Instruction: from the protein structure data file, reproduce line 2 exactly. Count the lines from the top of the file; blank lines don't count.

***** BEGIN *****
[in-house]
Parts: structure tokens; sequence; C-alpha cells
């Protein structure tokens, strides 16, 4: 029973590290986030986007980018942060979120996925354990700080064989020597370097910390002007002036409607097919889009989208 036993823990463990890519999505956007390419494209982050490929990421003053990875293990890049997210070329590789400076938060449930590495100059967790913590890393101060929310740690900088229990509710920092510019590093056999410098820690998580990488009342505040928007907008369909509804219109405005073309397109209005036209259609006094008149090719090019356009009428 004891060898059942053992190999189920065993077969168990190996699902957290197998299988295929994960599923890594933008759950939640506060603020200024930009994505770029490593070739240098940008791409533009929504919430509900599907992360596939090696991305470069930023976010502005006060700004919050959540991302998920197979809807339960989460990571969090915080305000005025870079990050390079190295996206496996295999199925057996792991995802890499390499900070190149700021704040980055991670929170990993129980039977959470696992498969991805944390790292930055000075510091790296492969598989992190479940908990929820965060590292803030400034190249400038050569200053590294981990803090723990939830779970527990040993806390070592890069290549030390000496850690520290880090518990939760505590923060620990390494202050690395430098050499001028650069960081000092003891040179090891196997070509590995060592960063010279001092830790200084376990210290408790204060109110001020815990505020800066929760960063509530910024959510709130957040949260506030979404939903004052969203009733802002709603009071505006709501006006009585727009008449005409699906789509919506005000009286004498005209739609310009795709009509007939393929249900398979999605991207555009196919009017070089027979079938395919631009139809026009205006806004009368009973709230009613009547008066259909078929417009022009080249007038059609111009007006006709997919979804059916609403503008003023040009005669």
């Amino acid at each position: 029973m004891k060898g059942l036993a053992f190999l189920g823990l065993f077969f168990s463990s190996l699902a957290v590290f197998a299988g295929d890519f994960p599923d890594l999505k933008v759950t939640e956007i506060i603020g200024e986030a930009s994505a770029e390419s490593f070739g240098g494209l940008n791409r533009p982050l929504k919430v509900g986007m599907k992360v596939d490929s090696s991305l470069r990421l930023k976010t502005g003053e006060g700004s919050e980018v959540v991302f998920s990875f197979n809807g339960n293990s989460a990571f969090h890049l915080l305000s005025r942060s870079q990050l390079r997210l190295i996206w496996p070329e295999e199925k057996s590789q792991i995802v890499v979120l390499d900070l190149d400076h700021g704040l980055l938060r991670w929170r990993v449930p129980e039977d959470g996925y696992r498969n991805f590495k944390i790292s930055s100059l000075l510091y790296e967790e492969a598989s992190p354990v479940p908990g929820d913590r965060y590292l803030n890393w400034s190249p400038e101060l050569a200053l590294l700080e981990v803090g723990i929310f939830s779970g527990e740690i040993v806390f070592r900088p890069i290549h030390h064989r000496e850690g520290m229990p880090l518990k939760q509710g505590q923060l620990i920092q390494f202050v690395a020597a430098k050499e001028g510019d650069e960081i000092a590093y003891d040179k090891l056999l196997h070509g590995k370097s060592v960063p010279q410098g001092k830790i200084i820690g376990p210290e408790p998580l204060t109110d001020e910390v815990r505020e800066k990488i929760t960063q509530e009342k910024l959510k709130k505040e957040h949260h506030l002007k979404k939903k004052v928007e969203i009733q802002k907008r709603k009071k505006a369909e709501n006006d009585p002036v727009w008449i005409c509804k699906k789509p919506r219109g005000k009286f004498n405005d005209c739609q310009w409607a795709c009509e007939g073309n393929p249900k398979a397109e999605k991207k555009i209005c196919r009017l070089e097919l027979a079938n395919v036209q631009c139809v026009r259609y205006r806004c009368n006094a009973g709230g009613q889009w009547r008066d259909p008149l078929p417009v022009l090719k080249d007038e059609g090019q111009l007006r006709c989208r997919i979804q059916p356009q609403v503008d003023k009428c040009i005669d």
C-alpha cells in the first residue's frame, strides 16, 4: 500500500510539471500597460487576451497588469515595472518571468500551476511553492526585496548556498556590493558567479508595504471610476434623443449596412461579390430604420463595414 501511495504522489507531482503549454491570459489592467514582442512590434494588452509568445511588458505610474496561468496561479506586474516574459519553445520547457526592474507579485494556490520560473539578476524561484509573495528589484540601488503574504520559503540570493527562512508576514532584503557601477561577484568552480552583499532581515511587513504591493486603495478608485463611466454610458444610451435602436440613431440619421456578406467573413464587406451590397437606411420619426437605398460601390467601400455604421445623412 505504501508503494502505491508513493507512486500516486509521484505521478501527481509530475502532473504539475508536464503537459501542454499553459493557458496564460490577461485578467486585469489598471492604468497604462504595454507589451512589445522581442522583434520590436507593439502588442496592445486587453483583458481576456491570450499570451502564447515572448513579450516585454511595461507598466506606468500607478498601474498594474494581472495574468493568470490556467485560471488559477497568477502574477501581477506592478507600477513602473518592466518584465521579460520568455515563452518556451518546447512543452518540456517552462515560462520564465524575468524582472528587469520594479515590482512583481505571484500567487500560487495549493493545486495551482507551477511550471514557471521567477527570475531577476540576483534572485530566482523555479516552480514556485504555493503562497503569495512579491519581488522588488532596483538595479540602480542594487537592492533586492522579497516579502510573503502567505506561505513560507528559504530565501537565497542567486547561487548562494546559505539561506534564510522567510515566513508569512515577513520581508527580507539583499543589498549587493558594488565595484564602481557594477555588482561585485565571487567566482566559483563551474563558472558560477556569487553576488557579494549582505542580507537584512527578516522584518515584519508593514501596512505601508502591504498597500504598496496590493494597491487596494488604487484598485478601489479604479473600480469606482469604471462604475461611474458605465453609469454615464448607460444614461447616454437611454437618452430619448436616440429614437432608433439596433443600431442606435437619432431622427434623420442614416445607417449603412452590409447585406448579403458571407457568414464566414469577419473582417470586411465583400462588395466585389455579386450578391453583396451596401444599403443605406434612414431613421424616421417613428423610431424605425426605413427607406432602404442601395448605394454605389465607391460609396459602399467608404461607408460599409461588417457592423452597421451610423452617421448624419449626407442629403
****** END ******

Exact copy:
Parts: structure tokens; sequence; C-alpha cells